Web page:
Back HIV Populations

HIV Populations

AIDS 2016: South Africa Has Driven Mother-to-Child HIV Transmission Down to 4%

Mother-to-child transmission (MTCT) of HIV at a population level was just over 4% at 18 months of follow-up in a national evaluation in South Africa, Ameena Goga, presenting on behalf of the South African prevention of mother-to-child transmission Evaluation Group, told participants at the 21st International AIDS Conference (AIDS 2016) this week in Durban. 

alt

Read more:

AIDS 2016: HIV Treatment Programs Need to Prepare for a "Youth Bulge"

Treatment programs in sub-Saharan Africa must prepare for a growing population of adolescents over the next few years as children born with HIV grow up and begin a transition from child health services to adult clinics, Mhairi Maskew from the University of Witwatersrand told participants at the 21st International AIDS Conference (AIDS 2016) this week in Durban.

alt

Read more:

FDA Approves Dolutegravir for Smaller Children with HIV

The U.S. Food and Drug Administration this week approved a supplemental indication for the HIV integrase inhibitor dolutegravir (Tivicay), allowing its use for children age 6 years and older who weigh as little as 30 kg. The drug is currently being evaluated in younger and smaller children.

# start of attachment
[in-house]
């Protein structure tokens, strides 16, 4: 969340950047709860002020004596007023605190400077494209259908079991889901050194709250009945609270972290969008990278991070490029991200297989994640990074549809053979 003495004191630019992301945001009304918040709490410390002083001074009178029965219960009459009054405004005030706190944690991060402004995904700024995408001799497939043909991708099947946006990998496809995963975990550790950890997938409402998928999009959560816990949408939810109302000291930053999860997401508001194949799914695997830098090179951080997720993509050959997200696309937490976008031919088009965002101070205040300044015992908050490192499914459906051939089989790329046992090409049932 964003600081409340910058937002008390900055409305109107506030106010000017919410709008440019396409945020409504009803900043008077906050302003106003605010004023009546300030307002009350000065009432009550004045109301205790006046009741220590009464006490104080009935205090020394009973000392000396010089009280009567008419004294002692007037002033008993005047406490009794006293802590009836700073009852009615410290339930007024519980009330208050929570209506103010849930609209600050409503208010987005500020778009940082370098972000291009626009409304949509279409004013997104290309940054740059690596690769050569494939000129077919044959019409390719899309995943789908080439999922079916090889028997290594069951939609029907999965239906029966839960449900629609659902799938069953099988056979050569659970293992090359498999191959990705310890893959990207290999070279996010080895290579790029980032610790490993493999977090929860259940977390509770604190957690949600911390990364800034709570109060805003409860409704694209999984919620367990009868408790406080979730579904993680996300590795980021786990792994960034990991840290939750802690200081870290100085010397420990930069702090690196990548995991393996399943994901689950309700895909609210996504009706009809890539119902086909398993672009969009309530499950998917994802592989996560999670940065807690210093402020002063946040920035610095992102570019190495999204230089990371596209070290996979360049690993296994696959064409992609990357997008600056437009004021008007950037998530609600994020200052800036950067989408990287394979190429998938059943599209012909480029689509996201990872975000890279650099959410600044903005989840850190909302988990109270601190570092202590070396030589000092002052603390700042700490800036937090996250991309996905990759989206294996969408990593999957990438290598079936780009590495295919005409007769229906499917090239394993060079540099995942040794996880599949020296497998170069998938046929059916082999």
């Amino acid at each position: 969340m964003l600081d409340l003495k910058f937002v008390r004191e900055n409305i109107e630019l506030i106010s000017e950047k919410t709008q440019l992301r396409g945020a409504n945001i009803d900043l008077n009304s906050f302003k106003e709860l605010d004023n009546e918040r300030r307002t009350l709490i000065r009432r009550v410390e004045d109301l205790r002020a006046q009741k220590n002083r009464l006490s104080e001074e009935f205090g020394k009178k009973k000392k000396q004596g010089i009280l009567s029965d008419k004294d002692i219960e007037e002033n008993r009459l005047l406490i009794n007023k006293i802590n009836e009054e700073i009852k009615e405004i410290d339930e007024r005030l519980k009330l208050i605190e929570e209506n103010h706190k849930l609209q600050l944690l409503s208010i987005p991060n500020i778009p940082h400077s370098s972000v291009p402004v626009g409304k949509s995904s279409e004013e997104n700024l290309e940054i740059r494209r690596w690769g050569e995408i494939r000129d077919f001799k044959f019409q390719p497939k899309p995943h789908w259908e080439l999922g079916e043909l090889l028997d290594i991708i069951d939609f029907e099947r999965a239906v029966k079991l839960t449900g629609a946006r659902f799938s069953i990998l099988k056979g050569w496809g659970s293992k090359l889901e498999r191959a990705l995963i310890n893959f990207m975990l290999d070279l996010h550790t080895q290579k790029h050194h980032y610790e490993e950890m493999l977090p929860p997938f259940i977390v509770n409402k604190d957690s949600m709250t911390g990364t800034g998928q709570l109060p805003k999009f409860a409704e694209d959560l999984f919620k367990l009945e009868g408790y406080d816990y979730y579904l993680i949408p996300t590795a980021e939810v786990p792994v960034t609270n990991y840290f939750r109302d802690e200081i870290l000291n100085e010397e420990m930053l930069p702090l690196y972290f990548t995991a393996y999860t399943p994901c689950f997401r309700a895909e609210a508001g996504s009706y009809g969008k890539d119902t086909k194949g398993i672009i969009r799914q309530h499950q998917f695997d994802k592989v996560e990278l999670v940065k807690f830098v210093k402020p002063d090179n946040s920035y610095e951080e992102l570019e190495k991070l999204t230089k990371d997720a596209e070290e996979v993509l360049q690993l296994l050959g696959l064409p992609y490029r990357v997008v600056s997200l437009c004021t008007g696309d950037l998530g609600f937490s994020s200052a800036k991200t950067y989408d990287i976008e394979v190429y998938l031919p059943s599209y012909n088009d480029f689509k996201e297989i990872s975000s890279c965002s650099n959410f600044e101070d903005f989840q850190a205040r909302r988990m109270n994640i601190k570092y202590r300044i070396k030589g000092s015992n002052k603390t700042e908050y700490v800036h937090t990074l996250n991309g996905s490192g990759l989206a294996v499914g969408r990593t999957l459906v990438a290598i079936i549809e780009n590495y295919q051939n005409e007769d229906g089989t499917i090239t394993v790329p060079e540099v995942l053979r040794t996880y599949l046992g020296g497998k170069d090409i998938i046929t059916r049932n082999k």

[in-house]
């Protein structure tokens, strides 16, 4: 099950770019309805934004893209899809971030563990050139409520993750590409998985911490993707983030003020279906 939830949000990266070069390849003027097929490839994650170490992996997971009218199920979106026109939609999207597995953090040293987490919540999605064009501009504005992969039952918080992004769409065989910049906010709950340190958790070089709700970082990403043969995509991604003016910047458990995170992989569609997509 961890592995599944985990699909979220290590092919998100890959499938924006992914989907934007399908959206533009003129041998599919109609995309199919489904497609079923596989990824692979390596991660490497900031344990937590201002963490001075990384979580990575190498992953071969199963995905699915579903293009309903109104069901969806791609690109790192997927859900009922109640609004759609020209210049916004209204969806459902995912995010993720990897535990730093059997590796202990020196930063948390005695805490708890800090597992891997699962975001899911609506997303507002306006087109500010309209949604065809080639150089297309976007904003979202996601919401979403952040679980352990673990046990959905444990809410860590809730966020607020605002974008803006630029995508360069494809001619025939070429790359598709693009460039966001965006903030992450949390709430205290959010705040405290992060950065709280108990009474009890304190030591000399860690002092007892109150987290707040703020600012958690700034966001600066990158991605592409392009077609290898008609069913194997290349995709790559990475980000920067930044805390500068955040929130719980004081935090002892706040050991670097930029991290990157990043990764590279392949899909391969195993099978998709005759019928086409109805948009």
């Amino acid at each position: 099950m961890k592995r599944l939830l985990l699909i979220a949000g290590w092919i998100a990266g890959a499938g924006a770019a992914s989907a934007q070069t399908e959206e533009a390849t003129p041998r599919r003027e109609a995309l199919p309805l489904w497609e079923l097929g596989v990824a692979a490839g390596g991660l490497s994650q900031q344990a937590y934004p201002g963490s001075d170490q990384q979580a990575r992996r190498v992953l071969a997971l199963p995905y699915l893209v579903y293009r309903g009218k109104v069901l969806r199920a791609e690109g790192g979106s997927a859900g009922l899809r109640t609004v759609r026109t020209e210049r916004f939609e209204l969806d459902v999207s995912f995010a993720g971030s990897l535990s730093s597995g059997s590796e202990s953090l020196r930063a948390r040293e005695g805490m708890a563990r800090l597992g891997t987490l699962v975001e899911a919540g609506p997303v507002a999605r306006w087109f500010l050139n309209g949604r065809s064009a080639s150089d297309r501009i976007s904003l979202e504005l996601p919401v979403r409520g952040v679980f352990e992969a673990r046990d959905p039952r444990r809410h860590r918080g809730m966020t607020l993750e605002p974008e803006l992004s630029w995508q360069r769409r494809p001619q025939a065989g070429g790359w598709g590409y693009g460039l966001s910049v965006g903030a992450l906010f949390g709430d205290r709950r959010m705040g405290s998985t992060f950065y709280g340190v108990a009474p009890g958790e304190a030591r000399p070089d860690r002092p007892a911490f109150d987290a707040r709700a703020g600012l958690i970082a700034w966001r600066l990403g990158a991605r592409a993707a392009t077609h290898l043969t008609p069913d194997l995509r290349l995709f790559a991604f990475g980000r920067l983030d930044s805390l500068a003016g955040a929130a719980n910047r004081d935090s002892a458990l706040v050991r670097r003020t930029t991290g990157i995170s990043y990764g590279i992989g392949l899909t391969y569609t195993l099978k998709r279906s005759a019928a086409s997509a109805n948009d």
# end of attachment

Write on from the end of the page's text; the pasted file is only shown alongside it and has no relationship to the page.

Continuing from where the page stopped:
alt

Read more:

New HIV Infections Decline by 60% Among Children in Most Affected African Countries

HIV incidence has fallen dramatically for children in the African countries with the highest burdens of the disease, more pregnant women are receiving prophylactic antiretrovirals to prevent transmission, and half of infected children are now on antiretroviral treatment, according to a new UNAIDS report release this month to coincide with the United Nations General Assembly High-Level Meeting on Ending AIDS.

alt

Read more:

High Prevalence of Geriatric Conditions Among HIV+ People Over Age 50 in San Francisco

Older HIV-positive people have a high prevalence of multiple age-related problems, investigators reported in the March 29 online edition of the Journal of Acquired Immune Deficiency Syndromes. The research involved people aged 50 years and older receiving outpatient care in San Francisco. Overall, 40% reported difficulties with daily activities, most reported loneliness, many had mild cognitive impairment, and 30% had only poor to fair quality of life.

alt

Read more: